The V&A wedding dress

Victoria and Albert museum - Wedding-dress
Front of the dress
One of the highlights of the Victoria and Albert Museum fashion exhibition must be this little dress. (Little as in made for someone rather short, by today's standard, I hasten to add.)

It is made of white cotton muslin with a flowery wool embroidery at the bottom of the skirt, silk satin collar and wadded rouleaux in the front. It was made sometime around 1830 by an unknown person and worn by an equally unknown person - it was probably made in either France or Britain. It is very typical of its time with the big balloon sleeves and slim waste - the fashion had made some drastic changes in the last ten years. This is the total opposite of the Regency fashion.

It must also be noted that the museum labels this as a probable wedding-dress, but nobody knows for sure. It is based much on the amount of work gone into this dress, it must have been made for a special occasion. Wedding dresses in the 19th century could very well be white, but not necessarily (many women would just wear their Sunday best, or take into account to have a wedding dress made that could very well be worn afterwards too) and it didn't become really popular until the wedding of queen Victoria in 1840 when she chose to wear white - some ten years after this dress was made.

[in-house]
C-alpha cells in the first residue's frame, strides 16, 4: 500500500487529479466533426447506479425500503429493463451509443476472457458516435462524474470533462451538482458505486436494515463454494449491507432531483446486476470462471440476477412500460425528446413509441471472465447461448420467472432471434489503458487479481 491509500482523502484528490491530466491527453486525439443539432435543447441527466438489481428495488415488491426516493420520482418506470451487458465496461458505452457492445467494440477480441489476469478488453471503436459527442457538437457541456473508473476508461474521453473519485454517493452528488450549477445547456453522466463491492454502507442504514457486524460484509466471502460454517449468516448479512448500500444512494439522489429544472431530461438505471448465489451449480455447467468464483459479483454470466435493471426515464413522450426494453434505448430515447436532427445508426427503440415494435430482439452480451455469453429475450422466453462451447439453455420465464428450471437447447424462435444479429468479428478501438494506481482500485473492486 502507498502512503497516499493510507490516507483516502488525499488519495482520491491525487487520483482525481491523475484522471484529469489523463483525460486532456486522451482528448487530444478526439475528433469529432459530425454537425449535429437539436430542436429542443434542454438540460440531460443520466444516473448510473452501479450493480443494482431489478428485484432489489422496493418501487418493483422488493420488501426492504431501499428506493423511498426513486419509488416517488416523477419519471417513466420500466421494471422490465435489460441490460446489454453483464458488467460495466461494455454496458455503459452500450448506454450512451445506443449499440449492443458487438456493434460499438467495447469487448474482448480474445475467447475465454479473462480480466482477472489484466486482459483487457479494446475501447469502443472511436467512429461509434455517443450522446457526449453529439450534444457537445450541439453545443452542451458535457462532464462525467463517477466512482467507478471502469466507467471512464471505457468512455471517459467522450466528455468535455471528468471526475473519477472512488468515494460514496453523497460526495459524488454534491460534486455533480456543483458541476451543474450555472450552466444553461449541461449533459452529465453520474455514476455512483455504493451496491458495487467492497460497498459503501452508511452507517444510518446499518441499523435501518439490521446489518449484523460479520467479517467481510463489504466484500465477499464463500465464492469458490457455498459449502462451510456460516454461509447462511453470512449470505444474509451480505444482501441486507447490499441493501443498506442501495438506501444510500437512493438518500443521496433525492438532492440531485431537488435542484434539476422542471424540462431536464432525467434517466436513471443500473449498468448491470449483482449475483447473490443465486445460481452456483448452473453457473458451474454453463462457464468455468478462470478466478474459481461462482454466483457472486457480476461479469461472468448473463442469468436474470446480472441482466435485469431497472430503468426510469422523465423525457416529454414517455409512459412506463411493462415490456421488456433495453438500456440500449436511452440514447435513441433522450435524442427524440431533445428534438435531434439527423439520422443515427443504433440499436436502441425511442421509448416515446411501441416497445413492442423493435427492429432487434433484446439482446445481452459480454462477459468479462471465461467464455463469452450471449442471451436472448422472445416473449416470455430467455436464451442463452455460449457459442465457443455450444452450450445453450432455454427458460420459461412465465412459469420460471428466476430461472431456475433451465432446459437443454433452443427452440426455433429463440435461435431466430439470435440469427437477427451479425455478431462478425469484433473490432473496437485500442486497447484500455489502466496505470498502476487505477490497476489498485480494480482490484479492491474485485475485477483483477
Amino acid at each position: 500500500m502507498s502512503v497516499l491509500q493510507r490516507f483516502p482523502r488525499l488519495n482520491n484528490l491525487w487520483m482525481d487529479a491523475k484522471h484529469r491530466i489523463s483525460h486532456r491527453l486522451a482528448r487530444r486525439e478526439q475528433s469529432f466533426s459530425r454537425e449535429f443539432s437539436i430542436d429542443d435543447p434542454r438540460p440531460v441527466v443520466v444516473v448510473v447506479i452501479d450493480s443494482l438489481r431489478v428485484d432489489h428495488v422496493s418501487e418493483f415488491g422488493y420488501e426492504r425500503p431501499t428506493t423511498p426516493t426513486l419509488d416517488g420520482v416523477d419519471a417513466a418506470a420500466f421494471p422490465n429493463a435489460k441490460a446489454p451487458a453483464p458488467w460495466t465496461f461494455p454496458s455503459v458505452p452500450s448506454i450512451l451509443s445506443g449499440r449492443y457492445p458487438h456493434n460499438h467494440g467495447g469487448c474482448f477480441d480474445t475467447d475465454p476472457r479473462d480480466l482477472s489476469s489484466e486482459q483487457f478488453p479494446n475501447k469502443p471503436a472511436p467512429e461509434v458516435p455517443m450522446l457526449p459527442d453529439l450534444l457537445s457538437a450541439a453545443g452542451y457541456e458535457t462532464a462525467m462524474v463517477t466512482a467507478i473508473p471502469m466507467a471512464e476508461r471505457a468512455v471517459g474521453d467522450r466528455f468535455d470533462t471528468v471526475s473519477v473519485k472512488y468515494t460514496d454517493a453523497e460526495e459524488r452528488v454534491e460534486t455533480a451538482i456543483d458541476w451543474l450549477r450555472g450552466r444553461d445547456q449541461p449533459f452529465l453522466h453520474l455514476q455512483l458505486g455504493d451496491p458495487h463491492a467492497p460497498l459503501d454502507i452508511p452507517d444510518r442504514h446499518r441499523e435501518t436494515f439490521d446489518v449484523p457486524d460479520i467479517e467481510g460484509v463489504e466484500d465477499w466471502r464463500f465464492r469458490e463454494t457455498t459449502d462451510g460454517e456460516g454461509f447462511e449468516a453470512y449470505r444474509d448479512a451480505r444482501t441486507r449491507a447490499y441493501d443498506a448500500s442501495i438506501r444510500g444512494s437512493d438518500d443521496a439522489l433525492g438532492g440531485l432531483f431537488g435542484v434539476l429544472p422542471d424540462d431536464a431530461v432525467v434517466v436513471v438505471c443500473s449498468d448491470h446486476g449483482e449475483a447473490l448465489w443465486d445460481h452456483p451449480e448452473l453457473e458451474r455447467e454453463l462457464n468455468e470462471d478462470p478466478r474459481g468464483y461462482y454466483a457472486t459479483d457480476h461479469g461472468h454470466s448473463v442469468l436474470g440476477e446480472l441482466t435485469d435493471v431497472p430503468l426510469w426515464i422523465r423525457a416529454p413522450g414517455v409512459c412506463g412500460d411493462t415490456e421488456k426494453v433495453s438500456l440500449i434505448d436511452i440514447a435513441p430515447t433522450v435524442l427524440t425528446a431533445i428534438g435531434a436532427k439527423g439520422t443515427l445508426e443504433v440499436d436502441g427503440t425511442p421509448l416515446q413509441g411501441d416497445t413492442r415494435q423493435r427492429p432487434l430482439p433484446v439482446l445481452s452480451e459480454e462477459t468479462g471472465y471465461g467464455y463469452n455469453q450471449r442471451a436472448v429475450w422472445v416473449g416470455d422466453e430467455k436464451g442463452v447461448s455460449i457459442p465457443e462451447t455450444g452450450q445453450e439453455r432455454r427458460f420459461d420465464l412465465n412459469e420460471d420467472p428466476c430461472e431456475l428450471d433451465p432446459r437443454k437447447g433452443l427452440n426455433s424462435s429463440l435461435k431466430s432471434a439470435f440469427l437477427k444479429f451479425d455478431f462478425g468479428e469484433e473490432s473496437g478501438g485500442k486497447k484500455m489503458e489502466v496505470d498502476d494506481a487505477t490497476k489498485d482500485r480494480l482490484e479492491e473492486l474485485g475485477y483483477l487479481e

Victoria and Albert Museum - Wedding-dress
Side of the dress
The side of the dress is by far the least flattering for the wearer - the big sleeves hide the slim waste and making the whole thing rather look like a balloon.
Victoria and Albert Museum - Wedding-dress
Back of the dress
The back shot clearly reveals a dress made to be seen both from front and back. The V-shaped collar from the front is in the back given a totally different shape - while the floral pattern at the bottom of the skirt remains the same both from the front and the back.

Victoria and Albert museum - Wedding-dress
Dress in different light (due to different camera)

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